The AR-15 is by far America’s rifle of choice, the current and future king of the 5.56mm’s. Now a mature design since its inception back in the 1950’s, the AR is showing absolutely no signs of fading away or slowing down.
There have been many contenders to the throne, and some more recent rifle families may have it topped in one category or another, but few other rifles even come close to the advantages an AR offers in a single lightweight and robust package.
Around the world, the AR remains the standard by which all other intermediate caliber rifles are judged. It is telling that among armed professionals and civilian shooters alike, those that have a choice will usually reach for an AR when they need an all-around carbine or rifle.
This article will serve as a practical, down-and-dirty primer on the ins and outs of using and equipping an AR so you can catch up quickly if you are late to the party or just get right to the bottom line. We’ll be skipping the history lesson today, so if that is what you are after you’ll need to check out another article.
I’ll also be tackling several of the most timeworn myths and misconceptions that constantly orbit the AR’s legacy so you don’t wind up choosing a lesser rifle by mistake; if you are a prepper living in the U.S. and want a rifle for defensive purposes you had better be seriously considering the AR.
Opinion articles like this invariably end with ego-jousting in the comments because people love to be contrarian when it comes to what is objectively one of the very best firearms on the entire planet. Some will claim that they never saw an AR that ran right, and that they would only trust their life to a Mini-14, AK, Garand, FAL, M14 or whatever.
This is most assuredly puffery and bunk, but let them have it. What they are probably striking out at is that they either used or encountered an AR that was not running right for whatever reason, and so declared the entire family of rifles junk. Alternately, they are simply parroting what a friend/relative/neighbor who served in Vietnam parroted that they heard from guys who “were in the shit.”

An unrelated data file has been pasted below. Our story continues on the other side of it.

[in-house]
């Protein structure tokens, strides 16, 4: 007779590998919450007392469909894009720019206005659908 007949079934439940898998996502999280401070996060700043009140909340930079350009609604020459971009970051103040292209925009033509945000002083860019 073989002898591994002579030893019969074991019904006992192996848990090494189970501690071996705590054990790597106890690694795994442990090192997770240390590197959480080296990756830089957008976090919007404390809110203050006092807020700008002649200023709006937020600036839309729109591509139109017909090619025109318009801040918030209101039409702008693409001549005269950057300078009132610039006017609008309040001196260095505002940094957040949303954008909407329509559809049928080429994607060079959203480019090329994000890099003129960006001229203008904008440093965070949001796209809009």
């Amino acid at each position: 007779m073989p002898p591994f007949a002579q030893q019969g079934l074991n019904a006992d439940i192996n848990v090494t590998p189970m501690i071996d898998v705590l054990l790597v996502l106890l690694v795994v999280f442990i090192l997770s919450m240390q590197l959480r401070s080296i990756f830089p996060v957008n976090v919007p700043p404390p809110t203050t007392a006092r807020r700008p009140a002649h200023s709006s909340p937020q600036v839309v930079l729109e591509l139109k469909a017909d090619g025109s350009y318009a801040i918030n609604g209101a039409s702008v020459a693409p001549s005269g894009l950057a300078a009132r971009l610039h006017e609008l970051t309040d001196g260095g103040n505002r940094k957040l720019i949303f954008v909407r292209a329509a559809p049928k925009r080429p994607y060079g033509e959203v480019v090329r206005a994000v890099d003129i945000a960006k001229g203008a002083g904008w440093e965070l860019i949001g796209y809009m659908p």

ARs are made by very literally dozens and dozens of manufacturers. Some have stellar reputations for turning out hard-working tools, others pump out barely serviceable crap, just like makers of any other common pattern of rifle. There is certain price category where you can no longer attain quality. I am not interested in a race to the bottom.
I am also not interested in apples to oranges comparisons and neither should you be. Furthermore, I don’t care how “reliable” a design is supposed to be: if it is made by dirtbags it will not work. I can only about the tale of the tape between two designs of similar build quality. It is only there an honest assessment can be made.
Assume that for the purposes of this article I am referring to an AR’s made by good quality makers, not bargain-basement assembles or home workshop assemblers.
The standard AR-15 of today is a lightweight, direct impingement-operated carbine, chambered in 5.56x45mm and fed from a detachable magazine with standard capacity of 30 rounds. It is nominally lightweight, accurate, possessed of excellent ergonomics, and assuming it is made correctly by a good manufacturer, highly reliable and durable, contrary to popular opinion.
Parts, magazines and ammunition are all laughably easy to procure and often very affordable compared to other makes of rifle; the AR’s enduring and perennial popularity has naturally resulted in a market overflowing with supply in all corners of the US.
The design of the AR lends itself well to simple assembly, repair, modification and a certain amount of modularity. This makes the AR a breeze to keep running for those with just a little know-how and a few basic tools, and a new crop of enthusiast rifle-wrenchers have taken to building ARss from the bench up, every screw, pin and spring.
I said standard at the beginning of this section because “AR” now denotes any rifle that uses the familiar design pattern and action as designed by Eugene Stoner. AR’s come in a wide selection of calibers, operation mechanisms (like piston, versus direct impingement), configurations and more.
Caliber swaps can be simply accomplished by changing as little as just a barrel, or perhaps barrel and magazine. More involved caliber swaps, all the way down to a little .22 LR or 5.7x28mm or as enormous as .450 Bushmaster or .50 Beowulf, can be achieved by dropping on a complete upper receiver assembly with special barrel and internals and popping in the corresponding magazine.
What Makes the AR So Good?
The Secret Sauce to the AR’s magic is the sum total of all its attributes; it is not enough to single one out and declare, “Aha! That’s it!” as many rifles have the AR beat in one category or another (which their most rabid admirers will shrilly point out to you in defense of their Special Snowflake Syndrome) but none combine all of those qualities as ably as the AR.
In general, ARs combine excellent handling and user friendliness, very good accuracy and soft-shooting characteristics into a slim, lightweight rifle that is highly reliable, robust and well-sealed against intrusion from the elements.